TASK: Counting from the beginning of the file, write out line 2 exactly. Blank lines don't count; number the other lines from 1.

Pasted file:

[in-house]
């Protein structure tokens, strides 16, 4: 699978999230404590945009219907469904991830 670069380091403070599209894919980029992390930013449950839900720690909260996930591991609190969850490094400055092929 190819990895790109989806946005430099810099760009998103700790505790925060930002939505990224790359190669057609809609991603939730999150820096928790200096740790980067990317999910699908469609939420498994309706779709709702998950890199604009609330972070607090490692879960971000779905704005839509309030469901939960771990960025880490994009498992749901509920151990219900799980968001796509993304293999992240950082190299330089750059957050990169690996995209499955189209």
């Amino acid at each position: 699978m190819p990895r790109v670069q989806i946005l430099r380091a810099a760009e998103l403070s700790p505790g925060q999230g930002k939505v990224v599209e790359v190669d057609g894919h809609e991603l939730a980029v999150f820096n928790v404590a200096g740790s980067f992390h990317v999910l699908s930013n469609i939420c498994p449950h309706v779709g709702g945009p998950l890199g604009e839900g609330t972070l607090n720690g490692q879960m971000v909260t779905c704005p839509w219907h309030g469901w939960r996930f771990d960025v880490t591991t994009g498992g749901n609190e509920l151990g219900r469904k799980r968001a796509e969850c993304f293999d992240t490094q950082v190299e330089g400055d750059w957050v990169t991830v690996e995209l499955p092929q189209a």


């Protein structure tokens, strides 16, 4: 699978999230404590945009219907469904991830 670069380091403070599209894919980029992390930013449950839900720690909260996930591991609190969850490094400055092929 190819990895790109989806946005430099810099760009998103700790505790925060930002939505990224790359190669057609809609991603939730999150820096928790200096740790980067990317999910699908469609939420498994309706779709709702998950890199604009609330972070607090490692879960971000779905704005839509309030469901939960771990960025880490994009498992749901509920151990219900799980968001796509993304293999992240950082190299330089750059957050990169690996995209499955189209």